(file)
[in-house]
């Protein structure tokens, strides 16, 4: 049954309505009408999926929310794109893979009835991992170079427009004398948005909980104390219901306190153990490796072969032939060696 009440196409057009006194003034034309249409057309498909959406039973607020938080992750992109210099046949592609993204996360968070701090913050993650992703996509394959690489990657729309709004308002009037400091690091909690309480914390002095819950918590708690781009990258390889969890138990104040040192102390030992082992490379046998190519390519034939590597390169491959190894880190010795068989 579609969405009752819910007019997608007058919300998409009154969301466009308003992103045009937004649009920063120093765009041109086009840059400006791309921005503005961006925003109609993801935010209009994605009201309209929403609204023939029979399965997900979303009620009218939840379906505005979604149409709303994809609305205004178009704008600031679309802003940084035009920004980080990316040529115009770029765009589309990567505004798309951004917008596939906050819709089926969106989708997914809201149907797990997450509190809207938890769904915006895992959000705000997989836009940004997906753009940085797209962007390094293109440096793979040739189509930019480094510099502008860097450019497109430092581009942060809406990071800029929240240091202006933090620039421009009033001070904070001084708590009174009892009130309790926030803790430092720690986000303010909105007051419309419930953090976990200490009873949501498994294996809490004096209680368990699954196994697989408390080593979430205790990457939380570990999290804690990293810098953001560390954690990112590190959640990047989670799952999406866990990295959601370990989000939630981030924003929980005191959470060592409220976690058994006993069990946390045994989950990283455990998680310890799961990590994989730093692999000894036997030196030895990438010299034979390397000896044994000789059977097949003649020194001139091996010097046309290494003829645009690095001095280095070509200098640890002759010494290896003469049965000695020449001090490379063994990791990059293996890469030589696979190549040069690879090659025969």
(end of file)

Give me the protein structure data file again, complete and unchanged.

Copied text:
[in-house]
């Protein structure tokens, strides 16, 4: 049954309505009408999926929310794109893979009835991992170079427009004398948005909980104390219901306190153990490796072969032939060696 009440196409057009006194003034034309249409057309498909959406039973607020938080992750992109210099046949592609993204996360968070701090913050993650992703996509394959690489990657729309709004308002009037400091690091909690309480914390002095819950918590708690781009990258390889969890138990104040040192102390030992082992490379046998190519390519034939590597390169491959190894880190010795068989 579609969405009752819910007019997608007058919300998409009154969301466009308003992103045009937004649009920063120093765009041109086009840059400006791309921005503005961006925003109609993801935010209009994605009201309209929403609204023939029979399965997900979303009620009218939840379906505005979604149409709303994809609305205004178009704008600031679309802003940084035009920004980080990316040529115009770029765009589309990567505004798309951004917008596939906050819709089926969106989708997914809201149907797990997450509190809207938890769904915006895992959000705000997989836009940004997906753009940085797209962007390094293109440096793979040739189509930019480094510099502008860097450019497109430092581009942060809406990071800029929240240091202006933090620039421009009033001070904070001084708590009174009892009130309790926030803790430092720690986000303010909105007051419309419930953090976990200490009873949501498994294996809490004096209680368990699954196994697989408390080593979430205790990457939380570990999290804690990293810098953001560390954690990112590190959640990047989670799952999406866990990295959601370990989000939630981030924003929980005191959470060592409220976690058994006993069990946390045994989950990283455990998680310890799961990590994989730093692999000894036997030196030895990438010299034979390397000896044994000789059977097949003649020194001139091996010097046309290494003829645009690095001095280095070509200098640890002759010494290896003469049965000695020449001090490379063994990791990059293996890469030589696979190549040069690879090659025969």